Ending plastic pollution from menstrual products, period.

As the world wakes-up to the impact of plastic pollution caused by single-use bottles and packaging, another big issue has come to the surface. It’s one that old-fashioned taboos often prevent us Brits from talking about … period product pollution.
This Environmenstrual week (12 – 19 October), plastic pollution campaigning organization, City to Sea are asking people with periods to take a stand against the hidden plastics in period products by switching to reusables or plastic-free alternatives.

A staggering 4.3 billion disposable menstrual products are used in the UK every year with most of them containing single-use plastic in some form. A ‘conventional’ pack of disposable menstrual pads contains around the same amount of plastic as five carrier bags. Tampons also contain a plastic weave. A reported 50% of these are flushed, creating sewer blockages and ending up as pollution on our beaches or in our ocean. As we are all learning, this plastic pollution kills marine life and makes its way into our food chain in the form of microplastics!

A recent report found that menstrual products are the fifth most common item found on Europe’s beaches, more widespread than single-use coffee cups, cutlery, straws or even plastic bags.
But the tide is turning!

City to Sea, the award-winning campaigners championing plastic free periods, have launched a new film, ‘Turning Tides,’ in collaboration with a female directing duo Lucy Hawes and Jo Guthrie, to highlight the issue of plastic pollution in our oceans caused by period products. The film is backed by leading watersports figures Laura Crane, Tanya Streeter, Sophie Hellyer and Cal Major. It is part of City to Sea’s wider Plastic Free Periods campaign, to empower people with periods and provide them with choice when it comes to what they put in and close to their bodies every month.

Natalie Fee, founder of City to Sea said: “Turning Tides highlights our deep and vital connection with the ocean through punchy visuals of global coastlines and female surfers, and a soundscape composed entirely of recordings made from plastic pollution. Every riverbank and beach in the world is littered with plastic, and citizens are waking up and seeking simple ways to protect what they love.”
She continued: “We want highlight and ultimately stop hidden plastics in period products. They’re totally unnecessary and choking our oceans and yet many people have absolutely no idea that the products they put in their bodies – and potentially flush – contain plastic. We’re now calling on people to join us in telling manufacturers and retailers to stop the tide of period plastic and make it easier for people to have #PlasticFreePeriods.”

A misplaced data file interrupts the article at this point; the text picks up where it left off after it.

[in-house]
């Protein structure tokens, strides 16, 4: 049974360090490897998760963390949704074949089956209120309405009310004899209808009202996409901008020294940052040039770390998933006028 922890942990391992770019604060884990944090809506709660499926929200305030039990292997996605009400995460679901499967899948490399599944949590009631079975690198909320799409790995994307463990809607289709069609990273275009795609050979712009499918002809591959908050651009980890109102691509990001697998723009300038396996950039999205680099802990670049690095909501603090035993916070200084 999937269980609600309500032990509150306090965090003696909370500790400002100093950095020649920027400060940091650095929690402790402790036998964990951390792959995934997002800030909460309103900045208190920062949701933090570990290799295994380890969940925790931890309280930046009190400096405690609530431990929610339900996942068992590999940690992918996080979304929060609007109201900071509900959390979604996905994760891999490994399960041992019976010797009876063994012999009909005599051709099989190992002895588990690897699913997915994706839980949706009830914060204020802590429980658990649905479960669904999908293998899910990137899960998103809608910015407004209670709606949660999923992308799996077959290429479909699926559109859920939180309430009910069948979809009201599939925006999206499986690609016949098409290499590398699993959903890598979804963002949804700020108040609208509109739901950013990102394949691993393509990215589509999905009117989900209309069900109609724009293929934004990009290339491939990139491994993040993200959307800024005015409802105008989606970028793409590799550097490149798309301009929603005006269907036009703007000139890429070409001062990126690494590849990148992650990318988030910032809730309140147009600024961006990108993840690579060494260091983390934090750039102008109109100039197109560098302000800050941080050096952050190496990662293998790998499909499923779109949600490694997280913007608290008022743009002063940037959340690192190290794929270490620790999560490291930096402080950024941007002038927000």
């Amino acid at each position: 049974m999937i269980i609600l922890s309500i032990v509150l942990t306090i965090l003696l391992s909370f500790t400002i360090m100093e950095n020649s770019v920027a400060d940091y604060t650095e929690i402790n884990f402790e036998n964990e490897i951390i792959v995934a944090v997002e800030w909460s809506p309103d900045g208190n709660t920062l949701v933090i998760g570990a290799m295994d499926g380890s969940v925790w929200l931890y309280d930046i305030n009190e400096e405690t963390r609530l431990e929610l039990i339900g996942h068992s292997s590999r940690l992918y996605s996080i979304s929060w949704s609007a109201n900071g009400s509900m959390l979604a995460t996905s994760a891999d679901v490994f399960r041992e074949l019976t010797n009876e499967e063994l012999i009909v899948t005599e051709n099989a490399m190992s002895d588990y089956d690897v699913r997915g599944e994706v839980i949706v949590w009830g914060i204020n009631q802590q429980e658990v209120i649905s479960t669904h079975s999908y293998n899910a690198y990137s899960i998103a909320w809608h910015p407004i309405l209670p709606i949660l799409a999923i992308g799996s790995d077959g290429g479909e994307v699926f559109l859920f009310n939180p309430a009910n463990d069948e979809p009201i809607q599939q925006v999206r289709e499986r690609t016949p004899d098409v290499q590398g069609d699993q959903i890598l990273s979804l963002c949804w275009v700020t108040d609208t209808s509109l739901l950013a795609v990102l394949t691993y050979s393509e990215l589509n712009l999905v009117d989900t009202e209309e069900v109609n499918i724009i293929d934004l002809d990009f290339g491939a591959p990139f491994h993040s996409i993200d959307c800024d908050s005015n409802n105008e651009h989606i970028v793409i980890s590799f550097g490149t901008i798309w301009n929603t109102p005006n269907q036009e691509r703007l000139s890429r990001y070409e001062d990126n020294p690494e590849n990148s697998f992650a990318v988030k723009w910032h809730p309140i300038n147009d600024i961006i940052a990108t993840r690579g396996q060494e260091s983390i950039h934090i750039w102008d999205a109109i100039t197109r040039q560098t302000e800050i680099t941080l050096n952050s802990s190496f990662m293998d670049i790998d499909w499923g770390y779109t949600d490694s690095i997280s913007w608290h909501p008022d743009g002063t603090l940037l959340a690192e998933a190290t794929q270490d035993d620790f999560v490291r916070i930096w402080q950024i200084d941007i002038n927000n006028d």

Almost half of British people with periods purchase their products from supermarkets. Those who haven’t switched to #PlasticFreePeriods say that their main barrier was the lack of availability of plastic-free products where they shop (City to Sea survey, 2019)

As part of their Environmenstrual Week activity, City to Sea are launching a social media campaign to call out retailers and demand more choice when it comes to period products. To get involved, visit your local supermarket and find out whether they give you the choice to have plastic free periods. If you manage to find plastic free period products, let the world know on social media by sharing a photo or video, tagging the retailer and using #BloodySuccess. If you can’t find what you’re looking for, tag the retailer and use a #BloodyShame.

Surfer and Love Island star, Laura Crane, who is an ambassador for City to Sea’s Plastic Free Periods campaign said: “The ocean and my body have been there for me since I can remember and now it’s time for me to be there for them! That’s why I have chosen to back this campaign and say NO to single use menstrual products FOREVER!”
Ex-pro surfer and open water swimmer, Sophie Hellyer, also an ambassador for City to Sea’s Plastic Free Periods campaign said: “I’ve had used period products land on my board and float past while I’m surfing, not cool! To protect what I value – the ocean and my body – I chose plastic-free periods. I hope that this film highlights the connection between what we love – the ocean – and the products we chose in our every-day lives.”

Record breaking paddle-boarder, Cal Major said: “Whether we feel connected to the oceans or not, they produce over half the oxygen we breathe on Earth. They are precious to so many of us surfers, stand up paddleboarders and swimmers for our wellbeing, but they are essential to all of us for sustaining our life on this planet. We can’t afford to let plastic pollution destroy them, and switching to reusable period products is one of the simplest ways we women can minimise our plastic footprint.”